Iowa’s economy has begun the process of reopening with continued limitations due to social distancing. Nevertheless, economic uncertainties remain. How will businesses cope with operating at limited capacity? Will Iowa consumers feel safe to fully reintegrating into the economy or will a fear of a “second wave” keep people away? How will lost economic activity impact state and local tax revenues?
To better understand the economic impact of COVID-19, TEF Iowa has teamed up with economists Ernie Goss, Ph.D., MacAllister Chair in Regional Economics at Creighton University, and Scott Strain, M.S., senior economist with Goss & Associates. Goss and Strain have recently updated their report, The Economic Impact of COVID-19 on the Iowa Economy. The COVID-19 situation is very fluid, and it is important to remember that not all data is available. For example, Iowa has received $2.8 billion in stimulus aid from the federal government, yet it is still too early to measure the full economic impact of these resources.
Nevertheless, Goss and Strain are estimating Iowa’s unemployment rate in May ranges from 12 to 15 percent. In addition, from March 21 through May 9, it is estimated Iowa’s economy lost $2.7 billion. During this same period Iowa’s future state and local tax revenues will likely decline by $190 million.
In projecting the impact from March until the end of the year, Goss and Strain estimate Iowa’s overall economy could be reduced by $17.9 billion, $1.2 billion in future state and local tax revenues, and Gross Domestic Product (GDP) could be lowered by 5.1 percent.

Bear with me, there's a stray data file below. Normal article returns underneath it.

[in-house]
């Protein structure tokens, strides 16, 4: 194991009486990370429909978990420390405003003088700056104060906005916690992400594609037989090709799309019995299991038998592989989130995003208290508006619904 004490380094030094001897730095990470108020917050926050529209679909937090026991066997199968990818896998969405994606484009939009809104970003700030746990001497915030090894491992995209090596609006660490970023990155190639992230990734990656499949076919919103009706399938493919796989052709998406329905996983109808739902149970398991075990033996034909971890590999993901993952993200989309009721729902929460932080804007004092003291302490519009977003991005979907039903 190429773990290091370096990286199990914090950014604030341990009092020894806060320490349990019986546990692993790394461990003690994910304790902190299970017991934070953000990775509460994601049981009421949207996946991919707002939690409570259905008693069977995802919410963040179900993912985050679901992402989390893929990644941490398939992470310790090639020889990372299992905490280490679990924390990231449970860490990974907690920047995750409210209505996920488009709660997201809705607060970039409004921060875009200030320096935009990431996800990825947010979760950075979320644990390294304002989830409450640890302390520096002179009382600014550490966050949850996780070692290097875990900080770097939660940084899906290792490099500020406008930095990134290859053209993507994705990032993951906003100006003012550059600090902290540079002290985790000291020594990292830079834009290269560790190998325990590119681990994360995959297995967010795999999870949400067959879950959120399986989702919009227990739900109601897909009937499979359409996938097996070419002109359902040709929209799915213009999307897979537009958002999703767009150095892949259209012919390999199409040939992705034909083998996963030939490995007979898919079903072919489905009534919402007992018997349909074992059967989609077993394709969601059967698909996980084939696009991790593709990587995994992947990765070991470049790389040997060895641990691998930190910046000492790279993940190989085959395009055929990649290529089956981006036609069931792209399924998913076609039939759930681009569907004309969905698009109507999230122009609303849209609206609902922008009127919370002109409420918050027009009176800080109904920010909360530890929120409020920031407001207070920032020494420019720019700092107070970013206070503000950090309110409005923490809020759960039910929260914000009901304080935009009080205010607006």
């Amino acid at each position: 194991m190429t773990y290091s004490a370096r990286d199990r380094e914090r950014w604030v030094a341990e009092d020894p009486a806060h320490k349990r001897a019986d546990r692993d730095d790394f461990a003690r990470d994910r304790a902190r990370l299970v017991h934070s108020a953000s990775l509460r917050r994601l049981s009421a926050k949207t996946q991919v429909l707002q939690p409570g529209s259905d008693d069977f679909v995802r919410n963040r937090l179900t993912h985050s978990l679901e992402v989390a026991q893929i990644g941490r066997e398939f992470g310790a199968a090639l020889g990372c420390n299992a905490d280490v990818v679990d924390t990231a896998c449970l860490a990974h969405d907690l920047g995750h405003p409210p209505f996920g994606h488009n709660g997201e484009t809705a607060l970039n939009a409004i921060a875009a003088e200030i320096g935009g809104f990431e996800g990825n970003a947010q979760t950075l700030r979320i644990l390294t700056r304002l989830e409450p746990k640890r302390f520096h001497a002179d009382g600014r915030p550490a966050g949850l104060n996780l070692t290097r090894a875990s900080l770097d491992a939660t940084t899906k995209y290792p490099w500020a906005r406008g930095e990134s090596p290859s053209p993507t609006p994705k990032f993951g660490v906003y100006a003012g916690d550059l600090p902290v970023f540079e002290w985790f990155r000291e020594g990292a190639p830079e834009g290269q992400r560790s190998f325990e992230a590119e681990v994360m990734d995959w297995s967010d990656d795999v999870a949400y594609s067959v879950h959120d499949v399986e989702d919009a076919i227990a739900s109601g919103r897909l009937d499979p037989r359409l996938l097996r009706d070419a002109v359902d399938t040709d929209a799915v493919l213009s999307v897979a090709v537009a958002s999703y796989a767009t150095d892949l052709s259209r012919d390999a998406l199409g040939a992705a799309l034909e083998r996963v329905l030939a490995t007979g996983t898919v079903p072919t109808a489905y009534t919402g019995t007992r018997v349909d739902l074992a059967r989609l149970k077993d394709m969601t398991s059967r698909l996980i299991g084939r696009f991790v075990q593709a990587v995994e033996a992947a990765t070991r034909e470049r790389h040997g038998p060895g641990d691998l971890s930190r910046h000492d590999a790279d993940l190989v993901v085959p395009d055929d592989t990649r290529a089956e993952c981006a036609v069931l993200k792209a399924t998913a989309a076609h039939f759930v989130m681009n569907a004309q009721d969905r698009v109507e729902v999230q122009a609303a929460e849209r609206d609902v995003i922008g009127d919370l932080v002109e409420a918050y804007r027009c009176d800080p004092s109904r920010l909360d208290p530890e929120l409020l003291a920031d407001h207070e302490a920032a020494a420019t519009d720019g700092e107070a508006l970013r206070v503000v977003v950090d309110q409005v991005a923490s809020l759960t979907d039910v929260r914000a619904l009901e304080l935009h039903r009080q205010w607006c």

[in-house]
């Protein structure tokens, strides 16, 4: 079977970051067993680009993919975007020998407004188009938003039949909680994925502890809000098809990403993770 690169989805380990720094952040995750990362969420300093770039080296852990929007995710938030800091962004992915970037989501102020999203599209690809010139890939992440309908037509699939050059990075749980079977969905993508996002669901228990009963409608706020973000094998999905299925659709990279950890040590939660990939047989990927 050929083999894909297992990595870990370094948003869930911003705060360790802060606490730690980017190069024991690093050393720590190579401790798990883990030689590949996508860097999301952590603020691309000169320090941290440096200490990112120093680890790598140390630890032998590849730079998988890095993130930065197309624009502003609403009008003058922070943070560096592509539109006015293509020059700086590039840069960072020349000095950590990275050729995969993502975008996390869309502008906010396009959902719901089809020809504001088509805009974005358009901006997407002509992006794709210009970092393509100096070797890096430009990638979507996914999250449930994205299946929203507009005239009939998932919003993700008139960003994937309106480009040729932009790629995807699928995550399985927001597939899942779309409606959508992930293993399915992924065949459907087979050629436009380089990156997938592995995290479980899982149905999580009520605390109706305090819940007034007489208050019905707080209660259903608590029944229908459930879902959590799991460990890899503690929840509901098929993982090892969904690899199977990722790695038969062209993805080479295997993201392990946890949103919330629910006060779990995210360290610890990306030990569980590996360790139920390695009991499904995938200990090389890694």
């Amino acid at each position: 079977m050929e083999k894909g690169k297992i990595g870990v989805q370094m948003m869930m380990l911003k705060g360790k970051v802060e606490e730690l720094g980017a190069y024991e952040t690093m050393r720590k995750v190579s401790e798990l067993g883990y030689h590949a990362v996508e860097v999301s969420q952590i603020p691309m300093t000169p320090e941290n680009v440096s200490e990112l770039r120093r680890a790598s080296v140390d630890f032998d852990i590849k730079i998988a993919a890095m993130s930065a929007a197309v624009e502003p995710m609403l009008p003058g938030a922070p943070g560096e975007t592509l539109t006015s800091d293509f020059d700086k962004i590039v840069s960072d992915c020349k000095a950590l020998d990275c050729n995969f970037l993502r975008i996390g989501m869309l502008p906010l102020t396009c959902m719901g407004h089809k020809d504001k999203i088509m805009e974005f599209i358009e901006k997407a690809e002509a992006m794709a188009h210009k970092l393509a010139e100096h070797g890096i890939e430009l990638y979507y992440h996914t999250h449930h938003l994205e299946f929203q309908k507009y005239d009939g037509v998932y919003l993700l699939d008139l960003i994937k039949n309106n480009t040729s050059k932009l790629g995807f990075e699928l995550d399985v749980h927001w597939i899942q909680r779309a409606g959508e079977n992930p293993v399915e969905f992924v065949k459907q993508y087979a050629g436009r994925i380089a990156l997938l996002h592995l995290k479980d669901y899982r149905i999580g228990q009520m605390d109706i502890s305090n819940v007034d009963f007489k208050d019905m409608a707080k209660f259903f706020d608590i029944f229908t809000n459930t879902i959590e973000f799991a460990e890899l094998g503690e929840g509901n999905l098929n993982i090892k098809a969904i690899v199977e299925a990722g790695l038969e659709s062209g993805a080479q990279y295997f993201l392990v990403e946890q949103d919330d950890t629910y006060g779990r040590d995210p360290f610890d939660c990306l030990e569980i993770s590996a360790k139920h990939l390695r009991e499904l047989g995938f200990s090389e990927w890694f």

Goss and Strain are predicting a Nike-style “swoosh” recovery, with the “expansion or return to normal going slowly.” Goss and Strain stated the impact of COVID-19 is hitting rural Iowa hard, especially rural hospitals and clinics which were forced to discontinue non-emergency medical care. Agriculture is another sector of the economy that is crucial to Iowa. Goss and Strain note lower commodity prices along with problems in supply chains, international conditions, and a global economic slowdown will have an impact.
Regarding state and local governments, Goss and Strain stressed the importance of building budget reserves. “I think one lesson is we need reserves to plan for what we sometimes call ‘black swan’ events, which are low probability, but high cost.” Goss and Strain argue that based on revenue shortfalls, “we’re all going to have to share in the burden of trimming the size of government.” Goss and Strain provided important advice for all levels of government, “don’t spend in the good times, so you don’t have to cut back during the bad times.” This includes education, whose budget Goss argues has been “fat in a lot of years, whether post-secondary or K-12.” A direct result of COVID-19 will be businesses and education becoming more innovative in their operations.
Perhaps one of the largest fears for the economic recovery is a “second wave” of COVID-19 hitting Iowa and the nation. Both Goss and Strain recommend “not going down the road of a shutdown or lockdown because we cannot close the economy down,” due to the overwhelming financial repercussions which would be sure to follow.
The good news is, prior to the economic shutdown, Iowa’s state budget had strong reserves and a surplus. Iowa Workforce Development is also reporting a decline in jobless claims as more Iowans return to work. In May, the national economy added 2.5 million jobs and the national unemployment rate fell from 14.7 to 13.3 percent. Iowa and the national economy may be starting down the road to recovery, but too many uncertainties remain before we can claim an economic revival.